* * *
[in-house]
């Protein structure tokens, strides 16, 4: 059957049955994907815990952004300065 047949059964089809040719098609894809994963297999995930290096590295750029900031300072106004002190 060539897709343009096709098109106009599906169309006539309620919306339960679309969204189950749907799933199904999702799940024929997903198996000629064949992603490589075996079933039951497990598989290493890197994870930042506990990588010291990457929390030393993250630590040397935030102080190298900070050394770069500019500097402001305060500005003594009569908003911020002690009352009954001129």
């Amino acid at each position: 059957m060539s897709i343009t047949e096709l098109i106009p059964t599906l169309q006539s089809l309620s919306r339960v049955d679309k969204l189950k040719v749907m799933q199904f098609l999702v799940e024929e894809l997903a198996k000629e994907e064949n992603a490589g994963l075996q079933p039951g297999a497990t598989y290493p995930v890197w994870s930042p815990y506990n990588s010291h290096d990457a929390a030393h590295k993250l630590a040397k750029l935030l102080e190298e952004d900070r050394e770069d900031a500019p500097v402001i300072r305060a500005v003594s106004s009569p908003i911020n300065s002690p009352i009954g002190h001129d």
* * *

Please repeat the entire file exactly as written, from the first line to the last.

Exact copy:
[in-house]
């Protein structure tokens, strides 16, 4: 059957049955994907815990952004300065 047949059964089809040719098609894809994963297999995930290096590295750029900031300072106004002190 060539897709343009096709098109106009599906169309006539309620919306339960679309969204189950749907799933199904999702799940024929997903198996000629064949992603490589075996079933039951497990598989290493890197994870930042506990990588010291990457929390030393993250630590040397935030102080190298900070050394770069500019500097402001305060500005003594009569908003911020002690009352009954001129």
């Amino acid at each position: 059957m060539s897709i343009t047949e096709l098109i106009p059964t599906l169309q006539s089809l309620s919306r339960v049955d679309k969204l189950k040719v749907m799933q199904f098609l999702v799940e024929e894809l997903a198996k000629e994907e064949n992603a490589g994963l075996q079933p039951g297999a497990t598989y290493p995930v890197w994870s930042p815990y506990n990588s010291h290096d990457a929390a030393h590295k993250l630590a040397k750029l935030l102080e190298e952004d900070r050394e770069d900031a500019p500097v402001i300072r305060a500005v003594s106004s009569p908003i911020n300065s002690p009352i009954g002190h001129d």